You raise a very interesting angle on this topic. I, too, would like to know more about the purpose of the utilities tax. The schools are desperately short of funding and the pressure appears to be increasing as school enrollments increase.

Like this comment
Posted by PA Neighbor
a resident of Adobe-Meadow
on Nov 1, 2011 at 11:40 am

History matters: There was nothing in the ballot for the Utility Tax that stipulated that it had to be used specifically to pay the PAUSD for the use of Cubberley. The Utility tax can be transferred and used for other purposes.

It just so happened that the Utility tax was passed by the voters of Palo Alto at around the same time as the City needed money to lease Cubberley from the School District. Paying $7 Million a year for a very rundown decaying facility like Cubberley is a waste of taxpayers money. It's time to transfer those funds to the City's infrastructure needs.

If the School District needs more money they should place another parcel tax or bond measure on the ballot specifically for that purpose.

Like this comment
Posted by also neighbor
a resident of Midtown
on Nov 1, 2011 at 12:44 pm

Actually, the school district has lots of money, because Measure A has already been passed and could be used for Cubberley (just as the board proposed using Measure A funds to buy that couple of acres that used to be that preschool nearby).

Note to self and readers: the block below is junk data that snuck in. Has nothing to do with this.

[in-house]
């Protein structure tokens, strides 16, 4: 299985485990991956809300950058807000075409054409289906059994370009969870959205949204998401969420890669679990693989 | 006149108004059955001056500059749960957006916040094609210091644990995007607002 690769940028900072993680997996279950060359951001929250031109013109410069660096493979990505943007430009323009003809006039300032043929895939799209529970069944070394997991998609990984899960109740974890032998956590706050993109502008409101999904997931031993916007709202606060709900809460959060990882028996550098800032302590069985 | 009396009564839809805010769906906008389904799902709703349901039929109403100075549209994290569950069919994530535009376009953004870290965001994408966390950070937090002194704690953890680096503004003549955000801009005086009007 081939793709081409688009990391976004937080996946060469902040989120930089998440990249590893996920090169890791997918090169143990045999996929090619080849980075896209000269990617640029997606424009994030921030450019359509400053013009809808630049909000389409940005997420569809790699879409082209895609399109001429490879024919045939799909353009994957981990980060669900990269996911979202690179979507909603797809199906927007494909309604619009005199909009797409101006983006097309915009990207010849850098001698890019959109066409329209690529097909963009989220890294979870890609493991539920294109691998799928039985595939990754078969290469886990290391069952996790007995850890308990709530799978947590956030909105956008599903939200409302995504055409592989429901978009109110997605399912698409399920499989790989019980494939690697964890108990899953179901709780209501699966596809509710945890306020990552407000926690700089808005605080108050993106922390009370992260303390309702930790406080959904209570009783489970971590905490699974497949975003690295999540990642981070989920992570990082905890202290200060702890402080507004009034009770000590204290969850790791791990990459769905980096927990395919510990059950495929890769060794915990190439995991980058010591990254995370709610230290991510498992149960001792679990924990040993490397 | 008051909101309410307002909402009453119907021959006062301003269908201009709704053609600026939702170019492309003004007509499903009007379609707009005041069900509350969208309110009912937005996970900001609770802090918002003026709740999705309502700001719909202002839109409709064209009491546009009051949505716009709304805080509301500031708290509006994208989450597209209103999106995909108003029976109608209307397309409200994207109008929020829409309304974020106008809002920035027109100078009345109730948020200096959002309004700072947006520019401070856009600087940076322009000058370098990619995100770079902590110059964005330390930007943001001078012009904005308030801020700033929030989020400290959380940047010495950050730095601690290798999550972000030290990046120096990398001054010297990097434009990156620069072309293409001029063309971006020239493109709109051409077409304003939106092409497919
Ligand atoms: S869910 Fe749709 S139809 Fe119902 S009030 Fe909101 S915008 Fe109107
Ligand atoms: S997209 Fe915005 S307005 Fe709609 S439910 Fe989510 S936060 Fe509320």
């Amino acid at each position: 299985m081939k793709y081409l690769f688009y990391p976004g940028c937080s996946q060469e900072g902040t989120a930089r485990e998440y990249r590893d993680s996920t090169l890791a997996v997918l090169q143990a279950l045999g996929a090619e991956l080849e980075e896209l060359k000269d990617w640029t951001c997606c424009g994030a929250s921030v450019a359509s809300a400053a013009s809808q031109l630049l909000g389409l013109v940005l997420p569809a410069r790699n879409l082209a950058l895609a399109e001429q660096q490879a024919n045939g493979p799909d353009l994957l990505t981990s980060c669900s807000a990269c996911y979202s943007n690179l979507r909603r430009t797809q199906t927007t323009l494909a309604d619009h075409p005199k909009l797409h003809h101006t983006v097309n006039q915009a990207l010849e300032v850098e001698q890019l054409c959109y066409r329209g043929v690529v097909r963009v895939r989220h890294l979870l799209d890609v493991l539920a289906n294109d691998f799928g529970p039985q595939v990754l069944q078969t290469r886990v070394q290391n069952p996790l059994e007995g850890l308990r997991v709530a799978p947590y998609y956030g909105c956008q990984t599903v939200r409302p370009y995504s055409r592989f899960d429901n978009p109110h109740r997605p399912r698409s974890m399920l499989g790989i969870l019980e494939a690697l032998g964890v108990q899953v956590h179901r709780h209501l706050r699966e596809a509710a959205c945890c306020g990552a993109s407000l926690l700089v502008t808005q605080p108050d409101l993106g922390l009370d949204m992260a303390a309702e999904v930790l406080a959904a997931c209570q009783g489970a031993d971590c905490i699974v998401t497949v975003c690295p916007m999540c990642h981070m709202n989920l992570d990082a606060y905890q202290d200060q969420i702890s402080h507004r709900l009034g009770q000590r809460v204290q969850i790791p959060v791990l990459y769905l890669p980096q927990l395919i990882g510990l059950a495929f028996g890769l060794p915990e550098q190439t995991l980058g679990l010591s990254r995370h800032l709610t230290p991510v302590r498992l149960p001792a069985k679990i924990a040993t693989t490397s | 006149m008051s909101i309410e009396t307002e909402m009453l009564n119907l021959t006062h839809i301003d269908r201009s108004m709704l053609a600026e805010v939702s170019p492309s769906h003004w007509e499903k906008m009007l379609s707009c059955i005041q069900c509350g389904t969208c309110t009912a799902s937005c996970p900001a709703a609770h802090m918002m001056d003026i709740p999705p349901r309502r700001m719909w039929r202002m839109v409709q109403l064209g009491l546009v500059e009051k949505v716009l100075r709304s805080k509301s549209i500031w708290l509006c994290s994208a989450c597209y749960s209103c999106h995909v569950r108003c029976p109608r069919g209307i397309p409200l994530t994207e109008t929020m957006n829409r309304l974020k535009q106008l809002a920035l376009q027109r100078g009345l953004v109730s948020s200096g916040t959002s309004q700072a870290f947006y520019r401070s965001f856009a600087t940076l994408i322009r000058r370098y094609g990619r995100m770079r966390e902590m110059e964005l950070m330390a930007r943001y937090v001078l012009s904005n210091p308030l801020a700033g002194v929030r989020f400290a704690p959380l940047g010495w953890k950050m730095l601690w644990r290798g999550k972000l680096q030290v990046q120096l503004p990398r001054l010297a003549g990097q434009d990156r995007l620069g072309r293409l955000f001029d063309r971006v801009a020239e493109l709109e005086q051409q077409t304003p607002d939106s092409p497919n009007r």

The proposed construction at Gunn and Paly has many needed improvements, but in addition, tens of millions are being spent to make those campuses house an ultra-large school population, a trend that will strain most of the outcomes (like connectedness, math scores, the achievement gap, extracurricular availability, among many others) we want to improve, not spend money making worse. Many millions are being spent on multistory construction that is the costliest of all in school construction, that wouldn't be necessary if we opened Cubberley instead. In other words, Gunn and Paly could still get all of the planned improvements, but be more optimally-sized schools, and the saved money could be redirected to Cubberly, if Cubberly were included in the planning.

Unfortunately, the planning for Gunn and Paly never included Cubberley, administrators stated several times their belief that the community would pay more when needed. In the meantime, construction as planned at Gunn and Paly is being pushed as hard as possible, even while the board hems and haws about Cubberly. Also, unfortunately by the time the community will really understand what is happening by seeing the results, it will be too late to spend the money more wisely.

Like this comment
Posted by bill g
a resident of Barron Park
on Nov 1, 2011 at 2:29 pm

Now the PAUSD wants to buy the Day Care Center site for $8.6M? And they don't know what they want to do with the Cubberley site which is adjacent to Greendell and the Day Care Center? Someone is confused.

Sorry, but further commenting on this topic has been closed.